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Summary:

Thin-film solar startup Konarka said this morning that the massive French oil and gas company Total has become its largest shareholder, investing $45 million for a stake of slightly less than 20 percent. Total says it aims to boost its crystalline silicon-based solar cell production, and […]

Thin-film solar startup Konarka said this morning that the massive French oil and gas company Total has become its largest shareholder, investing $45 million for a stake of slightly less than 20 percent. Total says it aims to boost its crystalline silicon-based solar cell production, and particularly its thin-film solar products, through Konarka. The deal will also see Konarka develop components for products made by some of Total’s chemical subsidiaries, among them Atotech, Bostik, Hutchinson, Sartomer and Total Petrochemicals USA.

This is far from Total’s first foray into solar; its previous investments include a 47.8 percent interest in photovoltaic startup Photovoltech, a 50 percent stake in solar equipment maker Tenesol and a 25 percent interest in thin-film solar R&D company Novacis. But given Total’s massive footprint — the company is the fourth-largest publicly trade oil and gas company in the world and has close to 100,000 employees — its solar investments only account for a small part of its business.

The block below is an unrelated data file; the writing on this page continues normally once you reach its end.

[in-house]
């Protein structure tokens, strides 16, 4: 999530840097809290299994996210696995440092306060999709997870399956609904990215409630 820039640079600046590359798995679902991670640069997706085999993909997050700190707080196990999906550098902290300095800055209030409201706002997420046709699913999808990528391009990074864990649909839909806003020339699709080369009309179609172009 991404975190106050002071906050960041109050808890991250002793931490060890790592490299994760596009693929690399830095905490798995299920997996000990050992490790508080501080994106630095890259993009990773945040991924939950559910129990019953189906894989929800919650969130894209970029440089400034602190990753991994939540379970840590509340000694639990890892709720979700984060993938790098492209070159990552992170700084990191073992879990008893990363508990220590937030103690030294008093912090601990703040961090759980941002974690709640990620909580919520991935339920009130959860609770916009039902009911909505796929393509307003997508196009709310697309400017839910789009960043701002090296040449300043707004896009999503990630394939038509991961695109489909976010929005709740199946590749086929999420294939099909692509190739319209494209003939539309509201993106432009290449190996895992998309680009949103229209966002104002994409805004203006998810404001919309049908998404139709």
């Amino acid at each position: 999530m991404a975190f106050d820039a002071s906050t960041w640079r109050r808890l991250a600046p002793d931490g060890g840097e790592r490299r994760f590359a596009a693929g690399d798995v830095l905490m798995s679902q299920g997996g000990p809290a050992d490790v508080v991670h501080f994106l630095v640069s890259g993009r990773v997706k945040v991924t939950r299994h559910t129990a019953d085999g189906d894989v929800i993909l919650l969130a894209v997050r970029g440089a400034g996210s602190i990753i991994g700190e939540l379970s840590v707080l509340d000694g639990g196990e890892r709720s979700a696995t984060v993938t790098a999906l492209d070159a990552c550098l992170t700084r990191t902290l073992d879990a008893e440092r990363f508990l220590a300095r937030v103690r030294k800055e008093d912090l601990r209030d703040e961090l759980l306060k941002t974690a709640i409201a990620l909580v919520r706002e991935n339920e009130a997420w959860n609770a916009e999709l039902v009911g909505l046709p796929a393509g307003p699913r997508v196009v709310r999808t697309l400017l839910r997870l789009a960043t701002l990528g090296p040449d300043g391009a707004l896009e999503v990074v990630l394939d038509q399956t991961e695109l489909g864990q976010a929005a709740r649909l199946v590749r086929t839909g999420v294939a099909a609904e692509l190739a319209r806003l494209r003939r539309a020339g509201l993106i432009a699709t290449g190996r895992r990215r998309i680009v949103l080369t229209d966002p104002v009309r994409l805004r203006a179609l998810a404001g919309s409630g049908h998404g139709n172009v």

konarkaprintinglinesmall

For Konarka, however, Total’s latest investment is significant. The New Bedford, Mass.-based thin-film organic solar startup was founded seven years ago, has now raised close to $150 million and is just starting to produce its organic photovoltaic solar film, branded “Power Plastic.” The company is already backed by Mackenzie Financial, Good Energies, Pegasus Capital, Draper Fisher Jurvetson, Asenqua Ventures, New Enterprise Associates, 3i, Vanguard Ventures, Chevron, Massachusetts Green Energy Fund, NGEN Partners, Angeleno Group and Asenqua Ventures.

Total’s funding comes just as Konarka is moving into production. The company turned on a 1-GW solar printing press in October, production on which it plans to ramp up in “early 2009.” The company says its organic solar panels are able to absorb a much wider spectrum of light than other thin films, allowing for higher efficiencies and even indoor applications.

Image courtesy of Konarka.

  1. I wonder if this will be good for the oil companies bottom lines or is this just green washing for public relations?

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